Bobby Jindal: Our Government "Is A Failure"
2016's intellectual Rick Perry tries to mark his territory.
CHARLOTTE — Louisiana Gov. Bobby Jindal delivered a sharply worded critique of the federal government and conservativism Thursday night arguing that the former is too bloated and the latter is too focused on the former.
Billed as a "rebuttal" to President Barack Obama's second inaugural address, the all-but-certain 2016 Republican presidential candidate used his speech here at the annual Republican National Committee meeting to advocate for taking an axe to a bloated federal government and spoke harshly of Washington, D.C. culture.
"What we are doing now to govern ourselves is not just wrong," Jindal said. "It is out of date and it is a failure."
But Jindal's speech — which at 25 minutes was one and half times longer than Obama's address — appeared to be coolly received by the Republican Party establishment, not least because of his rapid-fire speaking style and the band warming up in the next ballroom over.
Jindal opened with a joke about Mitt Romney's bungled get-out-the-vote software "Orca," telling RNC Chairman Reince Priebus not to rely on it for his re-election effort on Friday that earned tepid applause and the Republican guttural equivalent of "oh-snap."
The speech was an attempt to paint Jindal as a serious contender for 2016 following his widely-mocked response to Obama's first address to Congress in 2009 — an effort that largely failed. His delivery, speedy and robotic, didn't allow for applause or crowd reaction, and many simply zoned it out.
Jindal attempted to carve out the same space occupied in the 2012 election by Texas Gov. Rick Perry — that of principled and unabashed states-rights advocate who believes the federal government is almost always the problem. And unlike Perry, Jindal, a Rhodes scholar, has the intellectual chops to back it up.
"If it's worth doing, block grant it to the states," he said. "If it's something you don't trust the states to do, then maybe Washington shouldn't do it at all."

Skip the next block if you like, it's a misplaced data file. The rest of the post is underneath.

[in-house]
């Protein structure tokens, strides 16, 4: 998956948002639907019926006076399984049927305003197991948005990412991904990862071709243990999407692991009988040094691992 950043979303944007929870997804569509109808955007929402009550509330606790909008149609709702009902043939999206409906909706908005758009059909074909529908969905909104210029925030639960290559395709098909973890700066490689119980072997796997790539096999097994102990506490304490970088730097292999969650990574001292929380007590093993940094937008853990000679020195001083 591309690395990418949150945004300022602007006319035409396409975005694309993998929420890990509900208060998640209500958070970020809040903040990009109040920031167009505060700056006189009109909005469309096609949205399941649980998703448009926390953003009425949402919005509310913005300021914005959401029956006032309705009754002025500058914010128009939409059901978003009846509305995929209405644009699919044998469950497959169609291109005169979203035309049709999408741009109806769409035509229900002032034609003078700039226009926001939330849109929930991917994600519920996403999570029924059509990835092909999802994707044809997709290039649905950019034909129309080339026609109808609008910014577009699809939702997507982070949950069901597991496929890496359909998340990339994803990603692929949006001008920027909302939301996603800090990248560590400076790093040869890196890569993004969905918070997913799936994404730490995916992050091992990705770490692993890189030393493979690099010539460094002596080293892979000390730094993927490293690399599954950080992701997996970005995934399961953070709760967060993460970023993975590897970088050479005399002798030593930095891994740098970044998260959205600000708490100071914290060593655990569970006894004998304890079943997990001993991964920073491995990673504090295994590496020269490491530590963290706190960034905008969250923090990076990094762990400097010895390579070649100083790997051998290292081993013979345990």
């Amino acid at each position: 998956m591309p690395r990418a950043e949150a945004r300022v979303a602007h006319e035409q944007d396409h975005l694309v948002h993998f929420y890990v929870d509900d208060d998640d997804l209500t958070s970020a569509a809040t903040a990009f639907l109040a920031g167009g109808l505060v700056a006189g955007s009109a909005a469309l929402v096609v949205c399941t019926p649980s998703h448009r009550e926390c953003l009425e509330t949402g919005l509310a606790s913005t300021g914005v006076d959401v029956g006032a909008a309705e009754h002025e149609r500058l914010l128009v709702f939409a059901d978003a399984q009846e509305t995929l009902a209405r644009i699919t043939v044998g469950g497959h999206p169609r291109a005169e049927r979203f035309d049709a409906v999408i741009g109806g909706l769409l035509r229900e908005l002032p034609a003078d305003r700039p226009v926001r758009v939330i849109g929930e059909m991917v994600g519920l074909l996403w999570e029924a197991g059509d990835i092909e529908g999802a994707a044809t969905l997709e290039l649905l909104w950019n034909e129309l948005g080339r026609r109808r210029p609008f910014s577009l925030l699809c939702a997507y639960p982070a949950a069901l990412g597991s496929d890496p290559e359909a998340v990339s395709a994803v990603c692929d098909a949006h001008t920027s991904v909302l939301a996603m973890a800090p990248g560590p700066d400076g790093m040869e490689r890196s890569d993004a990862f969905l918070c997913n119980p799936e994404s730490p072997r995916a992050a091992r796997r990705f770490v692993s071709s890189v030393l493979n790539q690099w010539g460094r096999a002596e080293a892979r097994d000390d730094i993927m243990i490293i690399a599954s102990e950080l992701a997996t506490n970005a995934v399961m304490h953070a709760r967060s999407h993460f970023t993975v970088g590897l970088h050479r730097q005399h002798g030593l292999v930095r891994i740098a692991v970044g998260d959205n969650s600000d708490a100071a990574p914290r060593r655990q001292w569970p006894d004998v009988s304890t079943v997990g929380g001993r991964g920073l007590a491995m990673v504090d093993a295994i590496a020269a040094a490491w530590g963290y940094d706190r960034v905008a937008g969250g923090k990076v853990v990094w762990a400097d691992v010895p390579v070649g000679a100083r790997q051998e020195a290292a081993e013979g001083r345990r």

"Washington has spent a generation trying to bribe our citizens and extort our states," he added. "As Republicans, it's time to quit arguing around the edges of that corrupt system."
Taking a swing at congressional Republicans and burnishing his outsider credentials, Jindal — a life-long government employee — framed the fiscal cliff, the debt ceiling and gun control as "sideshows" that presuppose the strength of government — and argued that Republicans, as conservatives, must instead focus on the economy outside of the capital.
"These are in reality sideshows in Washington that we have allowed to take center stage in our country – and as conservatives, we are falling into the sideshow trap," he said. "All of these sideshow debates are about government. Government and government power are the leading lady and the leading man."
"We seem to have an obsession with government bookkeeping," he said, adding "conservatism is in love with zeroes." "This is a rigged game, and it is the wrong game for us to play. Today it's the fiscal cliff, tomorrow it's the fiscal apocalypse, and then it will be the fiscal Armageddon."
Jindal said a debate over better managing the federal government is "shortsighted" and that if Republicans run on it, "we do not deserve to win."
"Balancing government's books is a nice goal, but that is not our primary objective," he said. "Our objective is to grow the private sector. We need to focus our efforts on ideas to grow the American economy, not the government economy."
Jindal said, lies in "re-thinking nearly every social program in Washington — very few of them work in my view."
Focusing on what the Republican party needs to do to return to winning national elections, Jindal said the GOP needs to turn inward to the states — arguing for smaller government in all regards.
"If our end goal is to simply better manage the disaster that is the federal government, count me out, I'm not signing up for that," he said, refuting the central premise of Mitt Romney's presidential campaign. "That is not a goal worth attaining."
The Republican Party should not moderate on its principles, he added. "America already has one liberal party, she doesn't need another one,' he said.
"No, the Republican Party does not need to change our principles…but we might need to change just about everything else we do," he added.
In a rejection of Mitt Romney, Jindal spoke forcefully about appealing to all Americans — earning a round of applause from members of the Republican National Committee.
"We must compete for every single vote," he said, laying out one of his seven steps to return to electoral victory. "The 47 percent and the 53 percent. And any other combination of numbers that adds up to 100 percent.
Jindal also said the party must learn from nominating candidates like Richard Mourdock and Todd Akin and their "offensive and bizarre comments." "We've had enough of that," he said.
Jindal's full remarks: